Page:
Market Failure

Market failure occurs due to inefficiency in the allocation of goods and services. A price mechanism fails to account for all of the costs and benefits involved when providing or consuming a specific good. When this happens, the market will not produce the supply of the good that is socially optimal it will be over or under produced.
In order to fully understand market failure, it is important to recognize the reasons why a market can fail. Due to the structure of markets, it is impossible for them to be perfect. As a result, most markets are not successful and require forms of intervention.
Reasons for market failure include:
Positive and negative externalities: an externality is an effect on a third party that is caused by the consumption or production of a good or service . A positive externality is a positive spillover that results from the consumption or production of a good or service. For example, although public education may only directly affect students and schools, an educated population may provide positive effects on society as a whole. A negative externality is a negative spillover effect on third parties. For example, secondhand smoke may negatively impact the health of people, even if they do not directly engage in smoking.
Environmental concerns: effects on the environment as important considerations as well as sustainable development.
Lack of public goods: public goods are goods where the total cost of production does not increase with the number of consumers. As an example of a public good, a lighthouse has a fixed cost of production that is the same, whether one ship or one hundred ships use its light. Public goods can be underproduced; there is little incentive, from a private standpoint, to provide a lighthouse because one can wait for someone else to provide it, and then use its light without incurring a cost. This problem - someone benefiting from resources or goods and services without paying for the cost of the benefit - is known as the free rider problem.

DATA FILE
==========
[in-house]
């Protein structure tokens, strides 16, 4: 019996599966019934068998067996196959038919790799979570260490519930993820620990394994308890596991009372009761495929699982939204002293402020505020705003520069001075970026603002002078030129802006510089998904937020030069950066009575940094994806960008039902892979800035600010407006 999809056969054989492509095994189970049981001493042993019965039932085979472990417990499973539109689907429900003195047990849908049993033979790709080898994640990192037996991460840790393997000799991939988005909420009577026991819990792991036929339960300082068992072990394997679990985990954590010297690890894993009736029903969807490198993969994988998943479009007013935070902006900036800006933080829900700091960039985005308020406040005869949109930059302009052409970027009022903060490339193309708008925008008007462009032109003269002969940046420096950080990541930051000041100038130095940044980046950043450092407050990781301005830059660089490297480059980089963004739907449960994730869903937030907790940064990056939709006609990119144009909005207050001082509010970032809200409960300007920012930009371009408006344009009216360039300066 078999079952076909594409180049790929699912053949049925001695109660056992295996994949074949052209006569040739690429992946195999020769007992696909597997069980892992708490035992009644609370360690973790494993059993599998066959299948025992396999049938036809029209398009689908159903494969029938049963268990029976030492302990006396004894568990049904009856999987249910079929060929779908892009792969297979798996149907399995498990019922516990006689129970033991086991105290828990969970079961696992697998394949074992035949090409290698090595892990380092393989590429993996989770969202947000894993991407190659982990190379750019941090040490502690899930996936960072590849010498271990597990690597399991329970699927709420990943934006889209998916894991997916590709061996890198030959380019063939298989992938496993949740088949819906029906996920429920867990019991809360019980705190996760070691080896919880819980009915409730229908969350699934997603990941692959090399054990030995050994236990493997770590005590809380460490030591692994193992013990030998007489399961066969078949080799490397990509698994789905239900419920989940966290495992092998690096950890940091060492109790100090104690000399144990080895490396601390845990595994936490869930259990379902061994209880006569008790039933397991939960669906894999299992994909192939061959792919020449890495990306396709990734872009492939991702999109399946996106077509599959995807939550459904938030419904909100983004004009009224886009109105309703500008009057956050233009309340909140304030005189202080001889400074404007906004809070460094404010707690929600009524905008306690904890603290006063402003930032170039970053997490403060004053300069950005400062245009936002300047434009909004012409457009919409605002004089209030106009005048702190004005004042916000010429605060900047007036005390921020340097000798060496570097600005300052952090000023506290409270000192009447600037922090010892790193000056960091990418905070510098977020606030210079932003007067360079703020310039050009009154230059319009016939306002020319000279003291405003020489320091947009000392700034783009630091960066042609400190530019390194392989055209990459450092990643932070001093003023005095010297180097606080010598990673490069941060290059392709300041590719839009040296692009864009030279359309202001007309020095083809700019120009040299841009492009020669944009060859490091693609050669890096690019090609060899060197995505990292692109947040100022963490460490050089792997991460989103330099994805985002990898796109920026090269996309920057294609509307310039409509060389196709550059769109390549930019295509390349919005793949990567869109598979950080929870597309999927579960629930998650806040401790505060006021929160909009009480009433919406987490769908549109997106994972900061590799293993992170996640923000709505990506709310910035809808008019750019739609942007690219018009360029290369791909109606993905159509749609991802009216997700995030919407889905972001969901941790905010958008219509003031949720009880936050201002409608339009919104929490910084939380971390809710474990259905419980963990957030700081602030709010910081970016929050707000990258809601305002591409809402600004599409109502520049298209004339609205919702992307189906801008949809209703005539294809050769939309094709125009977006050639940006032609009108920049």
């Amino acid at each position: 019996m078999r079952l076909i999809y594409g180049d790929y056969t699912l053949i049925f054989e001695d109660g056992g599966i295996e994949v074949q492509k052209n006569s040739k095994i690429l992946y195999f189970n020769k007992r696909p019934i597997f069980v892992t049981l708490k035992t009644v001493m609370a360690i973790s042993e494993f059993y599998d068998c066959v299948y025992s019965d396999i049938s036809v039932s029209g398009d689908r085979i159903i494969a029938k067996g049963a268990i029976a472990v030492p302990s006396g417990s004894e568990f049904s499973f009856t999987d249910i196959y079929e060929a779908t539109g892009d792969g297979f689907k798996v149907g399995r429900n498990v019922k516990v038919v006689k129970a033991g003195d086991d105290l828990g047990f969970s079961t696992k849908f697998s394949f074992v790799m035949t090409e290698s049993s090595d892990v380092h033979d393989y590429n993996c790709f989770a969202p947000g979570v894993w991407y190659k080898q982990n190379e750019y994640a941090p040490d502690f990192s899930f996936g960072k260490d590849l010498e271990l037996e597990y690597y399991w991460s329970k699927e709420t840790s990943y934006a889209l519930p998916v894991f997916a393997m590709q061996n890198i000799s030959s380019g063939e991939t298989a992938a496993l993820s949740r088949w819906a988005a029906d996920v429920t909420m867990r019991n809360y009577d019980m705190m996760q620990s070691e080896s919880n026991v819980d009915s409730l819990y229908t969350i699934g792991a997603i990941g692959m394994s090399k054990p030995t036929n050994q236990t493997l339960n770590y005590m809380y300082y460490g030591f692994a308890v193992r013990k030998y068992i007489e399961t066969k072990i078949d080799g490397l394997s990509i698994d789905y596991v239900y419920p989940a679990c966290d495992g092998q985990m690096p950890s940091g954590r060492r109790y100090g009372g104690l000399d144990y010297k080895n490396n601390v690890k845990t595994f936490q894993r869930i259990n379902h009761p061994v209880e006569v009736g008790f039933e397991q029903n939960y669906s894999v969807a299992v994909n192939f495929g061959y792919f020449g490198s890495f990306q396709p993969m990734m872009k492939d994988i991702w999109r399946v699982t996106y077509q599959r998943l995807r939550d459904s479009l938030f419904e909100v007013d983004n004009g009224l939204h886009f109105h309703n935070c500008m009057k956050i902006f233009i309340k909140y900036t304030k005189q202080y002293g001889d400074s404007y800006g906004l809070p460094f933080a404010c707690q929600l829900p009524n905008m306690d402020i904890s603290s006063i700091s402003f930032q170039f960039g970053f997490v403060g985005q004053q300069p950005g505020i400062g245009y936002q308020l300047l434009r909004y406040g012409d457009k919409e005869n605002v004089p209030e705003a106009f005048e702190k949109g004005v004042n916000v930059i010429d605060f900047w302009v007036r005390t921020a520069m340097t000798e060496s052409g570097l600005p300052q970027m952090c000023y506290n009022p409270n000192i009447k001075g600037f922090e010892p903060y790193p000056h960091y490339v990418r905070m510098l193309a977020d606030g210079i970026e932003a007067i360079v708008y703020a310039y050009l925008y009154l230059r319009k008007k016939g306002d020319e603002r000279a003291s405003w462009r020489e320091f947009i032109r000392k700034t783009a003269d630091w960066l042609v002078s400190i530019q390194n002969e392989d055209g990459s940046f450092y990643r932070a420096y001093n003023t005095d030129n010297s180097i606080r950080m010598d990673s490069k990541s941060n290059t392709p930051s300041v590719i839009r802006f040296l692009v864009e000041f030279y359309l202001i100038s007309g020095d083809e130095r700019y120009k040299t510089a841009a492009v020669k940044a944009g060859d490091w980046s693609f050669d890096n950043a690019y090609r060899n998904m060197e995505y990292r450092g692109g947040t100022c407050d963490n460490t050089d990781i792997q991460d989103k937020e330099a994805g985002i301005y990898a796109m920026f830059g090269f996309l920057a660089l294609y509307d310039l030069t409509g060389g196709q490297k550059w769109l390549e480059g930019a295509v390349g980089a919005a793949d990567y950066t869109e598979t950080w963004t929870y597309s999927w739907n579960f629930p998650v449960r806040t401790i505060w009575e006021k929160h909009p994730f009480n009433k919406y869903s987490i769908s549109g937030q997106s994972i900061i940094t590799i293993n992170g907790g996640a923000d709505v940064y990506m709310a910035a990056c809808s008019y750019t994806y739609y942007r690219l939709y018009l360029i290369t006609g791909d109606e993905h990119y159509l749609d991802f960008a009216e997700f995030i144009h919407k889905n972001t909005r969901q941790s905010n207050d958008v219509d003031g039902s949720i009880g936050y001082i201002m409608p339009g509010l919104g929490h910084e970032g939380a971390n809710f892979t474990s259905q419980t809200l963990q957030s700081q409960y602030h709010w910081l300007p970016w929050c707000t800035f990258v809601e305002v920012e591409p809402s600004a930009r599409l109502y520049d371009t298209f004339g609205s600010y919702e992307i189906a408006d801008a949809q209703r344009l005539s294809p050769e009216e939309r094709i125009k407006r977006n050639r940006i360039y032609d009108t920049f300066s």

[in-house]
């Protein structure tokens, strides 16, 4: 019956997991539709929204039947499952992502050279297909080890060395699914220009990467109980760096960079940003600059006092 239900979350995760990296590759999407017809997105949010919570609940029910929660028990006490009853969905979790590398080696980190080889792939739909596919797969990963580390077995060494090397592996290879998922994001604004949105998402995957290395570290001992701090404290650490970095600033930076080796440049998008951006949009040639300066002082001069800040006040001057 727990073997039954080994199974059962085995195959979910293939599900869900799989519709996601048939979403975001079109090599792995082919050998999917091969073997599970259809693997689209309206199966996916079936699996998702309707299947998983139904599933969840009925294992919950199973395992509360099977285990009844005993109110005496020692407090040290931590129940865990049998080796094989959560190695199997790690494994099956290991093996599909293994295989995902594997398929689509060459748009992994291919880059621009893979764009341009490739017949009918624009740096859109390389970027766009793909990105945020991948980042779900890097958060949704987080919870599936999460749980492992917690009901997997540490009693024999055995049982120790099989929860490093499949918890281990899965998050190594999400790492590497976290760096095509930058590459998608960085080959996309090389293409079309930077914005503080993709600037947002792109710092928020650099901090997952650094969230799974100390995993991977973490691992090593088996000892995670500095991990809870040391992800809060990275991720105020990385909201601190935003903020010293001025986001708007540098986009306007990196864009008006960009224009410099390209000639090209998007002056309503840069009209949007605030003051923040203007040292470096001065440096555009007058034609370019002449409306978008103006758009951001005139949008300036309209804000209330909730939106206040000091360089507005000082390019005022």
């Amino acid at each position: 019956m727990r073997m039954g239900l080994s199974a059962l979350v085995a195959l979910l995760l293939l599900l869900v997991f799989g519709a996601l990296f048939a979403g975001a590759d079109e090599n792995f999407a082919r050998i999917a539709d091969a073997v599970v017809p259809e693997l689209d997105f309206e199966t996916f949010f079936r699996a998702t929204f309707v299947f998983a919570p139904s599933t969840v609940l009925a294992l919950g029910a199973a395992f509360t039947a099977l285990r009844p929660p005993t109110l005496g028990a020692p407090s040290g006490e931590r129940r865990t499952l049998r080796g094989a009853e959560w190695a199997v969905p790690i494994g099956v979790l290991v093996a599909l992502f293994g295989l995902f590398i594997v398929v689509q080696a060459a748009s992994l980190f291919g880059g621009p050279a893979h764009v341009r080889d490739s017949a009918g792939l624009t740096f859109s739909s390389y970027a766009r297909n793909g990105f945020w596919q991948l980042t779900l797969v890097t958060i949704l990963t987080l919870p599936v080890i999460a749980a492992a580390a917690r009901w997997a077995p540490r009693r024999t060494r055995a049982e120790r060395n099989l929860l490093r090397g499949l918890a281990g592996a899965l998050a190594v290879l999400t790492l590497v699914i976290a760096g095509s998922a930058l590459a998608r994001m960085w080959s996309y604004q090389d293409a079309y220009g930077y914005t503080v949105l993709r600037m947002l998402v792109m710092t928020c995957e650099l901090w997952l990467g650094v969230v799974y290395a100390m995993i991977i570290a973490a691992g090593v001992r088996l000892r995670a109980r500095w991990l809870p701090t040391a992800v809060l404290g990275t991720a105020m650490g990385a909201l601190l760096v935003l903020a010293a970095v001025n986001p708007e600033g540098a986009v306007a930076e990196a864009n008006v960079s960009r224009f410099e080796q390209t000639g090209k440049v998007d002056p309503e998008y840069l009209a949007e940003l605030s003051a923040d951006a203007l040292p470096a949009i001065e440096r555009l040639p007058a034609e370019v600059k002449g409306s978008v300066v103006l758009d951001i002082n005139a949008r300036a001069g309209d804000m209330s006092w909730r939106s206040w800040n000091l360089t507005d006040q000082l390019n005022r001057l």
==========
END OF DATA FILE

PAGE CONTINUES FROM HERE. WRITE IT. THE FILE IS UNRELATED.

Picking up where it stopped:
Underproduction of merit goods: a merit good is a private good that society believes is under consumed, often with positive externalities. For example, education, healthcare, and sports centers are considered merit goods.
Overprovision of demerit goods: a demerit good is a private good that society believes is over consumed, often with negative externalities. For example, cigarettes, alcohol, and prostitution are considered demerit goods.
Abuse of monopoly power: imperfect markets restrict output in an attempt to maximize profit.